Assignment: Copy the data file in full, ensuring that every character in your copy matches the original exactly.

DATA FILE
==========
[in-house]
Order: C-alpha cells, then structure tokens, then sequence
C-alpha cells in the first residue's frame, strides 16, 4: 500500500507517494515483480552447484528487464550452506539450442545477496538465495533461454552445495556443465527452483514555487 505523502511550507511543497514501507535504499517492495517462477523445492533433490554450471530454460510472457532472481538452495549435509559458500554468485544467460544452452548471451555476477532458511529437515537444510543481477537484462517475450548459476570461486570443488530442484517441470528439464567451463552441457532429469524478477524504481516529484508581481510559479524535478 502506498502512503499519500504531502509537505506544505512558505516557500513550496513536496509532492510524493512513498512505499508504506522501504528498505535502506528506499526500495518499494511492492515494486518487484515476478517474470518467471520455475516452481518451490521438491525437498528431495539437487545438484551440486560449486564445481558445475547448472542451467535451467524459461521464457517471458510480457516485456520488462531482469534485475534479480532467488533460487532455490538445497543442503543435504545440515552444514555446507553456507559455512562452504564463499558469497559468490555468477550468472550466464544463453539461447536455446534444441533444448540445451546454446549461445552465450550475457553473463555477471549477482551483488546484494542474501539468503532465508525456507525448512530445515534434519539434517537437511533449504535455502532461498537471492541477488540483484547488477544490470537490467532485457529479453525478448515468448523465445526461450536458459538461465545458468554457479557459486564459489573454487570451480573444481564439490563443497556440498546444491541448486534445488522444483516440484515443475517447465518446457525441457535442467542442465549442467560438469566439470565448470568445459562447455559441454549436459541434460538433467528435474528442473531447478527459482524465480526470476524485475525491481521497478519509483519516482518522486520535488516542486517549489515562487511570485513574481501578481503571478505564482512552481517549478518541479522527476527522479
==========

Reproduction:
[in-house]
Order: C-alpha cells, then structure tokens, then sequence
C-alpha cells in the first residue's frame, strides 16, 4: 500500500507517494515483480552447484528487464550452506539450442545477496538465495533461454552445495556443465527452483514555487 505523502511550507511543497514501507535504499517492495517462477523445492533433490554450471530454460510472457532472481538452495549435509559458500554468485544467460544452452548471451555476477532458511529437515537444510543481477537484462517475450548459476570461486570443488530442484517441470528439464567451463552441457532429469524478477524504481516529484508581481510559479524535478 502506498502512503499519500504531502509537505506544505512558505516557500513550496513536496509532492510524493512513498512505499508504506522501504528498505535502506528506499526500495518499494511492492515494486518487484515476478517474470518467471520455475516452481518451490521438491525437498528431495539437487545438484551440486560449486564445481558445475547448472542451467535451467524459461521464457517471458510480457516485456520488462531482469534485475534479480532467488533460487532455490538445497543442503543435504545440515552444514555446507553456507559455512562452504564463499558469497559468490555468477550468472550466464544463453539461447536455446534444441533444448540445451546454446549461445552465450550475457553473463555477471549477482551483488546484494542474501539468503532465508525456507525448512530445515534434519539434517537437511533449504535455502532461498537471492541477488540483484547488477544490470537490467532485457529479453525478448515468448523465445526461450536458459538461465545458468554457479557459486564459489573454487570451480573444481564439490563443497556440498546444491541448486534445488522444483516440484515443475517447465518446457525441457535442467542442465549442467560438469566439470565448470568445459562447455559441454549436459541434460538433467528435474528442473531447478527459482524465480526470476524485475525491481521497478519509483519516482518522486520535488516542486517549489515562487511570485513574481501578481503571478505564482512552481517549478518541479522527476527522479